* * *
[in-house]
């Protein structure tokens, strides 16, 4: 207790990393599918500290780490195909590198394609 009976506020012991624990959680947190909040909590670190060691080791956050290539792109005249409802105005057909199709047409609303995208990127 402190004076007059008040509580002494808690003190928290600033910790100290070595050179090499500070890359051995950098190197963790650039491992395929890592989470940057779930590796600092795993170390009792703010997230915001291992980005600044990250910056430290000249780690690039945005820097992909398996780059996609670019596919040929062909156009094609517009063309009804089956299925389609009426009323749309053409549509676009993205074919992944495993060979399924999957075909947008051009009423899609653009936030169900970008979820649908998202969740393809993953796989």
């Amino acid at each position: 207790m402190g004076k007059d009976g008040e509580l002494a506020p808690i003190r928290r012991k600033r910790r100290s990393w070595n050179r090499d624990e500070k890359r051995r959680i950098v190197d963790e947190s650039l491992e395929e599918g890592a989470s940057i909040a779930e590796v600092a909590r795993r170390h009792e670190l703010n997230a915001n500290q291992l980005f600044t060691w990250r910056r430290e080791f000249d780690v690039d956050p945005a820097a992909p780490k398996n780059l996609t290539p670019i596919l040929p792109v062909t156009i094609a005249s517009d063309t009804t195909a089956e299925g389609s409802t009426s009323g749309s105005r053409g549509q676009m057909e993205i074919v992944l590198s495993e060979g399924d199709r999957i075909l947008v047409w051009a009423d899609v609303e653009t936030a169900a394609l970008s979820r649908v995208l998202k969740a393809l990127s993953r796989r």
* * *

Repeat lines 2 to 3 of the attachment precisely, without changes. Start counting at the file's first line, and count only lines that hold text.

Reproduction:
């Protein structure tokens, strides 16, 4: 207790990393599918500290780490195909590198394609 009976506020012991624990959680947190909040909590670190060691080791956050290539792109005249409802105005057909199709047409609303995208990127 402190004076007059008040509580002494808690003190928290600033910790100290070595050179090499500070890359051995950098190197963790650039491992395929890592989470940057779930590796600092795993170390009792703010997230915001291992980005600044990250910056430290000249780690690039945005820097992909398996780059996609670019596919040929062909156009094609517009063309009804089956299925389609009426009323749309053409549509676009993205074919992944495993060979399924999957075909947008051009009423899609653009936030169900970008979820649908998202969740393809993953796989």
């Amino acid at each position: 207790m402190g004076k007059d009976g008040e509580l002494a506020p808690i003190r928290r012991k600033r910790r100290s990393w070595n050179r090499d624990e500070k890359r051995r959680i950098v190197d963790e947190s650039l491992e395929e599918g890592a989470s940057i909040a779930e590796v600092a909590r795993r170390h009792e670190l703010n997230a915001n500290q291992l980005f600044t060691w990250r910056r430290e080791f000249d780690v690039d956050p945005a820097a992909p780490k398996n780059l996609t290539p670019i596919l040929p792109v062909t156009i094609a005249s517009d063309t009804t195909a089956e299925g389609s409802t009426s009323g749309s105005r053409g549509q676009m057909e993205i074919v992944l590198s495993e060979g399924d199709r999957i075909l947008v047409w051009a009423d899609v609303e653009t936030a169900a394609l970008s979820r649908v995208l998202k969740a393809l990127s993953r796989r």